Scientist are to study a village in which 300 residents have lived to the age of 100 to find the secret of a long and disease-free life.
Researchers were stunned to discover so many older people in peak physical and mental condition living in one place.
The elderly population of Acciaroli in Italy’s Campania region has low rates of heart disease and Alzheimer’s.
Experts are convinced a combination of the Mediterranean diet, daily exercise and extensive use of the herb rosemary has been responsible for extending lives almost two decades beyond the national average in Italy of 83.
A specialist team will now carry out rigorous tests on locals to discover their secret. The findings could radically change the way a host of age-related illnesses are treated worldwide.
Professor Alan Maisel, of the San Diego School of Medicine in the US, which is conducting the study with the Sapienza University of Rome, said: “The goal of this long-term study is to find out why this group of 300 is living so long by conducting a full genetic analysis.
“The results could be applied to patients worldwide.”
They hope to discover what is behind the remarkable endurance of those living in the world’s healthiest community, nestled between the ocean and mountains on southern Italy’s western coast.
The picturesque fishing community and its neighbouring hamlets have about 2,000 inhabitants. Novelist Ernest Hemingway extolled the virtues of life in Acciaroli during a visit in 1953.
It sits on the Tyrrhenian Sea which has gained international fame for the quality of its water. Due to its location locals have to walk long distances, often uphill.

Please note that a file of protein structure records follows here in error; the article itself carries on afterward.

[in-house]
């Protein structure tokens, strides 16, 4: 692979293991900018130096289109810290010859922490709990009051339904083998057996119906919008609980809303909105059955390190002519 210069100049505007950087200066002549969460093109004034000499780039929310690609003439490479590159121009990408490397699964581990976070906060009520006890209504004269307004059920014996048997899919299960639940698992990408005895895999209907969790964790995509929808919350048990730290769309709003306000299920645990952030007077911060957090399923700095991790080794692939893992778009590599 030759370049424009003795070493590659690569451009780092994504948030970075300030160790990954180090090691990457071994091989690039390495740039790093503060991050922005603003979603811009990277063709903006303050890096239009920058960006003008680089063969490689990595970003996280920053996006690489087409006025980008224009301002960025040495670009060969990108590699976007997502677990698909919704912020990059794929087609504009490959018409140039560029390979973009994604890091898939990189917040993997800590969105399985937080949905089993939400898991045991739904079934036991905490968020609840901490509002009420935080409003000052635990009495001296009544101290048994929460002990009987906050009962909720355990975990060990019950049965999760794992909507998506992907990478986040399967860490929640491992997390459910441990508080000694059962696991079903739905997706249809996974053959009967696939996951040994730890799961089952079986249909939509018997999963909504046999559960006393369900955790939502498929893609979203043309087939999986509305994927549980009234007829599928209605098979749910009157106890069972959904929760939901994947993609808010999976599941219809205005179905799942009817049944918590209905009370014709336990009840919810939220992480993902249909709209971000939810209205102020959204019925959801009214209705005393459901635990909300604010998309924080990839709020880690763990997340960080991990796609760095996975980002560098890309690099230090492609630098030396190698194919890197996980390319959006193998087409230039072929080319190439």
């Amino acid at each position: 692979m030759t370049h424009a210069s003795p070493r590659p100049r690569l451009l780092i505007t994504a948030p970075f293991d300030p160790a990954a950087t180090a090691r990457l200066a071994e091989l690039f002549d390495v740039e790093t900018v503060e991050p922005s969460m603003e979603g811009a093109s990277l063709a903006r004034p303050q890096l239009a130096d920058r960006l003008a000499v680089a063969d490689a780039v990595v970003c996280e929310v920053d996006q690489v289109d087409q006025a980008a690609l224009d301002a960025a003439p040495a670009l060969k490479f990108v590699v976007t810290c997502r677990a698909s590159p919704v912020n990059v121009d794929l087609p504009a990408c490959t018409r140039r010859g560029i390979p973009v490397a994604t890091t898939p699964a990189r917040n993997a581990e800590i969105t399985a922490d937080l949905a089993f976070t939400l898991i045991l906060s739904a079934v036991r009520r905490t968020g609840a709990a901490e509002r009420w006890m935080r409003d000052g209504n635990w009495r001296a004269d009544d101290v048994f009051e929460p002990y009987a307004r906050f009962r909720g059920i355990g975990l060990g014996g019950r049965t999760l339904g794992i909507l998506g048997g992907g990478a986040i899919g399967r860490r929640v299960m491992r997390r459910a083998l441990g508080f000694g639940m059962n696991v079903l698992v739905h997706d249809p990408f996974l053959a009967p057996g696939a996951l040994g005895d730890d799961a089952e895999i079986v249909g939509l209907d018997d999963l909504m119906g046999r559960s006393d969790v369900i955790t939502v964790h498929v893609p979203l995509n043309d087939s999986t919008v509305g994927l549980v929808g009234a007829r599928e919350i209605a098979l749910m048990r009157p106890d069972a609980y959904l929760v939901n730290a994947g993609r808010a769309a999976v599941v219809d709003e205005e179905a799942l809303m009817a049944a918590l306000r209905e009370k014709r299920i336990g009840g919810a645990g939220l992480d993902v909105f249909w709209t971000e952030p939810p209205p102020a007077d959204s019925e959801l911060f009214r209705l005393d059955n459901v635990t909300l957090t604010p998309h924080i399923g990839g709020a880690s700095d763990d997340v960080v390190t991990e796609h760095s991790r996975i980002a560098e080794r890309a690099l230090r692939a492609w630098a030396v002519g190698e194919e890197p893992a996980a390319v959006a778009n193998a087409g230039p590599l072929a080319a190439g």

But it is what they eat that interests researchers most. Mealtimes are based around the Mediterranean diet of fish, fruits and vegetables, whole grains, nuts and olive oil with herbs and spices used to f avour foods instead of salt.
Locals infuse everything with the herb rosemary, which many believe has healing properties. Native to the Mediterranean, rosemary is commonly used in cooking and is a good source of iron, calcium and vitamin B6.
Yet many eat it for its antioxidant and anti-inflammatory properties believing it can boost the immune system, improve circulation and alleviate muscle pain.
The US-Italian research team is the fi rst in the world to be given permission to study the people. Over six months they will analyse blood samples and test for cognitive dysfunction and resilience to heart disease, dementia, kidney disease and cancer.
They will also examine lifestyle, especially diet and exercise.
Professor Salvatore Di Somma, of the Sapienza University of Rome, said: “This project will not only help unlock some of the secrets of healthy ageing, but will build closer ties with researchers globally, which will lead to improved clinical care in our ageing population.”
Professor Simon Capewell, of the UK Faculty of Public Health, said: “Poor diet causes a bigger burden of disease and death than smoking, alcohol and inactivity combined.
“This study may throw further light on why the Mediterranean diet is so healthy.”
Latest official figures for the UK show a boy could expect to live to 79.1 and a girl to 82.8.
Dr Ian Campbell, a family GP from Nottingham, said: “A Mediterranean diet and active lifestyle are well recognised health-promoting factors.
“While most British people can get their head around more fruit, vegetables and fish in their diet, they would struggle walking long distances and hiking through mountains on a daily basis.
“It’s important we learn from these isolated unique population groups, but any lessons learned have to be translated to a British way of life.”
Source: The Express